After witnessing a massive upheaval in the last few weeks, regarding Catalonia's independence, Spain has now issued an EU arrest warrant against Catalonia's sacked separatist leader Carles Puigdemont. The warrant comes after the leader did not appear for questioning on his role in Catalonia's independence demands.

The announcement led to tempers flaring and demonstrators raised Catalan flags and slogans against Spain. Puigdemont, who is currently said to be in Belgium, is likely to be charged with rebellion, sedition and misuse of public funds, reported AFP.

Apart from him, arrest warrants have also been issued for four other Catalan ministers – Meritxell Serret, former agriculture minister, Antoni Comín, former health minister, Lluís Puig, former culture minister, and Clara Ponsatí, former education minister – who did not show up for questioning and are also suspected to be in Belgium.

Meanwhile, speaking about why he did not appear for questioning and why he was in Belgium, Puigdemont told television channel RTBF that he wasn't hiding from "real justice" but from a "clearly politicised" Spanish legal system. His statement came before the arrest warrant was issued.

Carles Puigdemont
Carles Puigdemont makes a statement in this still image from video calling for the release of "the legitimate government of Catalonia"Reuters

Puigdemont also said that Spain has been talking about a fair trial, but he wasn't convinced about it as the Spanish judicial system was hugely influenced by political pressure. "I have told my lawyers to inform the Belgian justice authorities that I am completely at their disposal," he added.

Even though the issue of independence has been raging on for a while with Puigdemont even asking the international community to wake up to the "danger" as the crisis wasn't an "internal Spanish affair" anymore, not many nations have spoken up in favour of an independent Catalonia.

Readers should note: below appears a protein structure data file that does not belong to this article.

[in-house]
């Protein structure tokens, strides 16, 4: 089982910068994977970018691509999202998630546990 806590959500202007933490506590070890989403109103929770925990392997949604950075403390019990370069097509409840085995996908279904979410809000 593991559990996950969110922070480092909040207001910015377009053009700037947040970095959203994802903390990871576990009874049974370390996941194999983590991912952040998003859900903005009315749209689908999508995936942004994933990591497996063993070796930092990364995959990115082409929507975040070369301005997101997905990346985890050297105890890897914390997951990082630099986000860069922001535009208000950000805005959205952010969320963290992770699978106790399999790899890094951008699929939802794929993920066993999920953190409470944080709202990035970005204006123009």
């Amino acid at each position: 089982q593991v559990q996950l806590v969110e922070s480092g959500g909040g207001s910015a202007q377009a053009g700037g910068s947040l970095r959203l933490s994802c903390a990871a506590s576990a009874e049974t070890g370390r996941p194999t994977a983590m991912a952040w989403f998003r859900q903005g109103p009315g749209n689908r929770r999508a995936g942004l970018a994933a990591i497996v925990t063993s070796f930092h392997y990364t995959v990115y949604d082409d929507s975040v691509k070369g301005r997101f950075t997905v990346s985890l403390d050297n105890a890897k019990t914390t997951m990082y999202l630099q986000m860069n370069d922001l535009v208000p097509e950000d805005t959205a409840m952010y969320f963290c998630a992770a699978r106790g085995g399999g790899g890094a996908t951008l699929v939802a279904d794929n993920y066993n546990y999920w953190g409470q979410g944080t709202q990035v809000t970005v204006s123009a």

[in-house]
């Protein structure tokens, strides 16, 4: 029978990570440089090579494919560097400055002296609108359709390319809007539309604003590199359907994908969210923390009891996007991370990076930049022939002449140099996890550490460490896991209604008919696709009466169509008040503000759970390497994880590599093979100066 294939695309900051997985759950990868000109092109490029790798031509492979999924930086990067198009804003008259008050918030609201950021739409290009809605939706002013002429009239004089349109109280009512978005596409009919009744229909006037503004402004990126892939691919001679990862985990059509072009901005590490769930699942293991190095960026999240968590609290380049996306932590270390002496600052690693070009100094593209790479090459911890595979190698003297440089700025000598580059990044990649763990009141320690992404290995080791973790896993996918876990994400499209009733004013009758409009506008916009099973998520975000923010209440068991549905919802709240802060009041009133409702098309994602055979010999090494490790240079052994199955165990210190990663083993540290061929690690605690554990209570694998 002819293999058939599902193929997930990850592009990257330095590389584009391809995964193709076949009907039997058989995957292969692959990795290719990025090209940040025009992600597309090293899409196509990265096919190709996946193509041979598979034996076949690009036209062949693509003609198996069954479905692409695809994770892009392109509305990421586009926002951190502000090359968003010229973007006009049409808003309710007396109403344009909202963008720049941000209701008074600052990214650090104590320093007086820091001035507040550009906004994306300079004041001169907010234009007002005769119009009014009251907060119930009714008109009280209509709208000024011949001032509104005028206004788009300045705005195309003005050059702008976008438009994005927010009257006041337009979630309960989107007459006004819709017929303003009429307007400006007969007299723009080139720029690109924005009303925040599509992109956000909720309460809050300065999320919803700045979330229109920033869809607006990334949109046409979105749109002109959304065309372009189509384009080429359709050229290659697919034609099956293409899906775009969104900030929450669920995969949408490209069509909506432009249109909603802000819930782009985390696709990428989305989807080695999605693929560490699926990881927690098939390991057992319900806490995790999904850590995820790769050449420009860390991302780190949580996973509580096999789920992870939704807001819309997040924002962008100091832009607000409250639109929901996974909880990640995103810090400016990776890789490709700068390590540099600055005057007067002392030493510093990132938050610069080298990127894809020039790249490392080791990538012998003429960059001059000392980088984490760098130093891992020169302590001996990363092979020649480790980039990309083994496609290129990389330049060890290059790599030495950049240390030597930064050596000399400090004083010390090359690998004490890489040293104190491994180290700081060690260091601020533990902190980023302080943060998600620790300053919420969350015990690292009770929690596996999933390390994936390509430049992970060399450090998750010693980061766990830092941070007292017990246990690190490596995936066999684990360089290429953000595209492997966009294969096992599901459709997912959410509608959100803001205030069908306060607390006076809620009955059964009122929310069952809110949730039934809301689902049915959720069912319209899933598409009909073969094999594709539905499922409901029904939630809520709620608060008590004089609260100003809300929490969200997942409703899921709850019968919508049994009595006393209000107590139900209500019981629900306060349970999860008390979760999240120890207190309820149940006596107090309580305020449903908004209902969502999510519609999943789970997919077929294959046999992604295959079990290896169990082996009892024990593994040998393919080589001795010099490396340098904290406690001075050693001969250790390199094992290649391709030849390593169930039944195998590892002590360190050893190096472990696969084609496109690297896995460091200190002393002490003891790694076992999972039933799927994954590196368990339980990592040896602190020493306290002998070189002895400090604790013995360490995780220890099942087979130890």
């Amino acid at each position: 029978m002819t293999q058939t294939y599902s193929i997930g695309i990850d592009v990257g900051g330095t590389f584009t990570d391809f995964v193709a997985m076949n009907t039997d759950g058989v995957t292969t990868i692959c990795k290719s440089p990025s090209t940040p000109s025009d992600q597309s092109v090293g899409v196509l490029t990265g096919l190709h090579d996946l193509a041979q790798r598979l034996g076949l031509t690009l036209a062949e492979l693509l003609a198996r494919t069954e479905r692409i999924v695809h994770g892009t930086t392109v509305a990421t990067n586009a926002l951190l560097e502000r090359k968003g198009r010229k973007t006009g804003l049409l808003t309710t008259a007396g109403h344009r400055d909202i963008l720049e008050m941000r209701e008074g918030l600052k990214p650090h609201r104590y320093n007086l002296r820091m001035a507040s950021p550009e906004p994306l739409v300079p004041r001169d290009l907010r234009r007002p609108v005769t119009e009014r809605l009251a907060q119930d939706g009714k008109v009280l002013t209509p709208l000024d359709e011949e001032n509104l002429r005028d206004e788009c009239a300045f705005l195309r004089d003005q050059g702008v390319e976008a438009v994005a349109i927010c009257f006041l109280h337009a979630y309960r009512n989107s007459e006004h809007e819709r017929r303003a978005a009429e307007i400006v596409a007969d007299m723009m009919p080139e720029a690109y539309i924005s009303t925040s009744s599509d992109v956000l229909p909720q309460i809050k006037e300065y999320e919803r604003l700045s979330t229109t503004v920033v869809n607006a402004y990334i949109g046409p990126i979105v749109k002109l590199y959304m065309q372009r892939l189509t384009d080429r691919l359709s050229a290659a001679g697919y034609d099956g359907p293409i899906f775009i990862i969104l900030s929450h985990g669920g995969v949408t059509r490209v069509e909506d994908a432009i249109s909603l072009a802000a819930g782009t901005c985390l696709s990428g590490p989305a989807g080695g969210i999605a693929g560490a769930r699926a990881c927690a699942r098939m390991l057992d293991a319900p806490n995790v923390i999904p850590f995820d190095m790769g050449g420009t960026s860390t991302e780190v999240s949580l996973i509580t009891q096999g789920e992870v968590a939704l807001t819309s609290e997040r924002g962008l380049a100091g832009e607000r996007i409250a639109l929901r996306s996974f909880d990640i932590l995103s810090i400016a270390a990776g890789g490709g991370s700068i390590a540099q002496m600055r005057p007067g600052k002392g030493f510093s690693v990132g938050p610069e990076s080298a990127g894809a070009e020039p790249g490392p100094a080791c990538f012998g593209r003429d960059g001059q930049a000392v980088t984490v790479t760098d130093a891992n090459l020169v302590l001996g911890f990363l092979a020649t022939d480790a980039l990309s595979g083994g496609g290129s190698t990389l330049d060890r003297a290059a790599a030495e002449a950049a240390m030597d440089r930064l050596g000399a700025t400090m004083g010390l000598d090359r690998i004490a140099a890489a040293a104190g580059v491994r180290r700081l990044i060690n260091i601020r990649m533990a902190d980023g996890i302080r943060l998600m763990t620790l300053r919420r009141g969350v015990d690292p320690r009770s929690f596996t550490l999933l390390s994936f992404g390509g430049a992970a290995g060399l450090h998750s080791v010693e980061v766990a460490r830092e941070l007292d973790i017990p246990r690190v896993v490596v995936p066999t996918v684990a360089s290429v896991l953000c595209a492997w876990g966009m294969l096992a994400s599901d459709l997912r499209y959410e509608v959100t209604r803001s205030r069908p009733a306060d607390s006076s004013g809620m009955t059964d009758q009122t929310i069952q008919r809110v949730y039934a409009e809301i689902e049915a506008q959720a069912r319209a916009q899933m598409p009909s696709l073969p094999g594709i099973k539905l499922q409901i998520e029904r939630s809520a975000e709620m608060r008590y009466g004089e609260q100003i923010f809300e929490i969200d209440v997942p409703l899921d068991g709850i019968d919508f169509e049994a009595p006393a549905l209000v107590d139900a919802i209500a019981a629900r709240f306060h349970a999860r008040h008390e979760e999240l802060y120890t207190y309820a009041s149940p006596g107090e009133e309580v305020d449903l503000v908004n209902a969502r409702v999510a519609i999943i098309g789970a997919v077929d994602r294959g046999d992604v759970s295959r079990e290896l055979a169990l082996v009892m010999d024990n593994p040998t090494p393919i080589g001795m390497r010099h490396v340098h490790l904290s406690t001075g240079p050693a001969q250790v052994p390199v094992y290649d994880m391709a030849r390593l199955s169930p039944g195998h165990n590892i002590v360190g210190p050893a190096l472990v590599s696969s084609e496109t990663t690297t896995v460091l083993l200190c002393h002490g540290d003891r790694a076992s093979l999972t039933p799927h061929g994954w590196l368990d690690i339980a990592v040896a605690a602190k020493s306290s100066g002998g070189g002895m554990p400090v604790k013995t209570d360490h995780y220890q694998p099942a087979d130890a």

Among known names who have spoken up on the crisis are Scotland's separatist First Minister Nicola Sturgeon and Manchester City manager Pep Guardiola. While Sturgeon criticized the "jailing of political opponents," Guardiola said that there should be a referendum to sort the conflict.

Calling the imprisonment of eight politicians "scary," Guardiola said: "I wish the politicians that they have put in prison are released soon," according to Independent.

"I'm a little bit worried, because what happened to them could happen to us for giving an opinion. The two persons leading the Catalan organisation were put in prison for asking to vote in a legal referendum," he added.

Patrick Roberts, Manchester City, Celtic, Premier League, Pep Guardiola
Pep GuardiolaGetty Images.

"I think that the Spanish government and the Catalan government should sit and talk and try to agree a referendum. Until then, it's a really difficult situation to be solved."

The Manchester City manager, who himself is Catalan, said that the issue is serious and that it almost feels like "going backwards in a democratic state."

In contrast, Germany had said that it supports the "unity and constitutional order of Spain" and European Commission spokeswoman has noted that it respects the independence of the Spanish judiciary.

Catalonia's parliament had declared independence from Spain on October 27.